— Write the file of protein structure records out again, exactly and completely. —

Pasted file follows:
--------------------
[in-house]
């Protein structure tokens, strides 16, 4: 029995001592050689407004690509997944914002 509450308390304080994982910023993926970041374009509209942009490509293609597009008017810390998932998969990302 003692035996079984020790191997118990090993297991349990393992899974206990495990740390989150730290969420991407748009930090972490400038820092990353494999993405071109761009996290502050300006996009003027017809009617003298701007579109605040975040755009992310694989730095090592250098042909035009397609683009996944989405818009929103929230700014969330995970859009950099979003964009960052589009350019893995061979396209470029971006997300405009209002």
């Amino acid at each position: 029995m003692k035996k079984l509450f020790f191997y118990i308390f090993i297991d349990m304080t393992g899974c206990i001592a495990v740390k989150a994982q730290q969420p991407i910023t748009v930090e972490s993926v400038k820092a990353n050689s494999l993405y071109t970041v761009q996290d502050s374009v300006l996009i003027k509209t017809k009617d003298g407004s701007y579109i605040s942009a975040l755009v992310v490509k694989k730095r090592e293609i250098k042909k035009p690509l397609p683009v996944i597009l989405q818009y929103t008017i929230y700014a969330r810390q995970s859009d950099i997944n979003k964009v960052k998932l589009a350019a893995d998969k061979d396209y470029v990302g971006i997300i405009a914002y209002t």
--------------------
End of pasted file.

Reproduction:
[in-house]
């Protein structure tokens, strides 16, 4: 029995001592050689407004690509997944914002 509450308390304080994982910023993926970041374009509209942009490509293609597009008017810390998932998969990302 003692035996079984020790191997118990090993297991349990393992899974206990495990740390989150730290969420991407748009930090972490400038820092990353494999993405071109761009996290502050300006996009003027017809009617003298701007579109605040975040755009992310694989730095090592250098042909035009397609683009996944989405818009929103929230700014969330995970859009950099979003964009960052589009350019893995061979396209470029971006997300405009209002």
């Amino acid at each position: 029995m003692k035996k079984l509450f020790f191997y118990i308390f090993i297991d349990m304080t393992g899974c206990i001592a495990v740390k989150a994982q730290q969420p991407i910023t748009v930090e972490s993926v400038k820092a990353n050689s494999l993405y071109t970041v761009q996290d502050s374009v300006l996009i003027k509209t017809k009617d003298g407004s701007y579109i605040s942009a975040l755009v992310v490509k694989k730095r090592e293609i250098k042909k035009p690509l397609p683009v996944i597009l989405q818009y929103t008017i929230y700014a969330r810390q995970s859009d950099i997944n979003k964009v960052k998932l589009a350019a893995d998969k061979d396209y470029v990302g971006i997300i405009a914002y209002t």